“[H]e cited studies claiming that cancer could be caused by psychological factors such as unresolved hostility toward one’s mother, a tendency to bury aggression beneath a “facade of pleasantness” and having too few orgasms,” the Times reported. “‘Sexual adjustment seemed to be very poor in those with cancer of the cervix,’ [Sanders] wrote, quoting a study in a journal called Psychosomatic Medicine.”

One only has oneself to blame after being led astray by a medical journal that calls itself “psychosomatic,” but Sanders lapse would be excusable if it were only one instance. A Mother Jones investigation revealed that Sanders also penned a thought piece for the Freeman investigating the nature of gender roles in which he indulged in a series of almost graphic rape fantasies.

“A man goes home and masturbates his typical fantasy. A woman on her knees, a woman tied up, a woman abused.

“A woman enjoys intercourse with her man — as she fantasizes being raped by 3 men simultaneously.

“Have you ever looked at the Stag, Man, Hero, Tough magazines on the shelf of your local bookstore? Do you know why the newspaper with the articles like ‘Girl 12 raped by 14 men’ sell so well? To what in us are they appealing?”

Had a Republican candidate for the presidency (or the U.S. Senate, for that matter) indulged in this manner of self-gratifying sexual assault fantasy – literary exercise or no – they would be made to account for it if only to tar the party with which they identified as unfriendly toward women. But Sanders, being a nominal Democrat, has his politically incorrect short story “explained” by the likes of National Public Radio.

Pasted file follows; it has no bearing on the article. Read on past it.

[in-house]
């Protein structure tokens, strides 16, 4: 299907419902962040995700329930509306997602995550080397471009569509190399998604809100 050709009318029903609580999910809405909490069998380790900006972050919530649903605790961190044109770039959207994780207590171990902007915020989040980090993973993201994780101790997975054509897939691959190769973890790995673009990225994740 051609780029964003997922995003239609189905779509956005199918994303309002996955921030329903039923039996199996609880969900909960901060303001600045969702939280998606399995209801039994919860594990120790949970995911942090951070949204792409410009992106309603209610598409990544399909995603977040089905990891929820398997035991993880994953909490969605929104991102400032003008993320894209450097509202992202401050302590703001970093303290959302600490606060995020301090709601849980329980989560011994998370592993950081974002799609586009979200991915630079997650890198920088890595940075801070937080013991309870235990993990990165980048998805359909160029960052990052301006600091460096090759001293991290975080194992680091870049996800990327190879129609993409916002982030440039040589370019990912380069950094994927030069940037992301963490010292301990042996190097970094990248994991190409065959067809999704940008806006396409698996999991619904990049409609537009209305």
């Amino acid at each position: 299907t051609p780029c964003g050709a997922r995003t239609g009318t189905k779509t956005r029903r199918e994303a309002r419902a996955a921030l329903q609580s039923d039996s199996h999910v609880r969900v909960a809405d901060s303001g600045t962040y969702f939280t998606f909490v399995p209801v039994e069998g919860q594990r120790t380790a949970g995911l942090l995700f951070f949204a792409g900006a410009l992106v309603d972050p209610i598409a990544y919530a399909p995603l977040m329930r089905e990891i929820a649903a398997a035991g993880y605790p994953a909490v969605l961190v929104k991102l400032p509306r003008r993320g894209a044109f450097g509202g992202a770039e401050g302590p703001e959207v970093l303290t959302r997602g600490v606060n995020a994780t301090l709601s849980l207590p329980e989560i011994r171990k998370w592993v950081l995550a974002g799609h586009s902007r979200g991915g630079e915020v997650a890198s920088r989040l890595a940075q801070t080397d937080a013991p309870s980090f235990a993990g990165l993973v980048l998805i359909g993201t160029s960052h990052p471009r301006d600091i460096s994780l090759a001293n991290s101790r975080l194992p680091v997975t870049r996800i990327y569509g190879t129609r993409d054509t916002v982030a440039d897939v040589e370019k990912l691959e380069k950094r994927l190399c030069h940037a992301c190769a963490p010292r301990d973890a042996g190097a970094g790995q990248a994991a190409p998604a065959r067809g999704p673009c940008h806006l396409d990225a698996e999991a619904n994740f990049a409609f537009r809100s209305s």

“One way to read the essay is that Sanders was doing (in a supremely ham-handed way) what journalists do every day: draw the reader in with an attention-getting lede, then get to the meat of the article in the middle,” NPR’s Danielle Kurtzleben soothingly averred.

“Nobody honestly believes that Bernie Sanders is a sexual pervert or that he is a misogynist or that he intends to do women any harm,” National Review’s Charles C. W. Cooke wrote, admirably advising conservatives to take the high road in regards to the revelations about Sanders’ youthful essays. “Nobody suspects that he harbors a secret desire to pass intrusive legislation or to cut gang rapists a break. Really, there is only one reason that anyone would make hay of this story, and that is to damage the man politically.”

Correct. That is precisely why Democrat-aligned media figures did what they did with regards to Akin’s rape comments, compelling every politician with an “R” after their name to condemn his remarks or be implicitly associated with them. Commentators like Cooke can, and probably should, avoid the naked narrative setting in which the media indulged in 2012. That doesn’t mean the double standards the press sets for their own conduct should be summarily dismissed.

Democrats do not have a “Bernie Sanders problem” any more than the GOP had a “Todd Akin problem,” but the fact that the political media embraced one narrative but has apparently rejected the other outright exposes quite a bit about the ailing state of that industry.

 

Bernie Sanders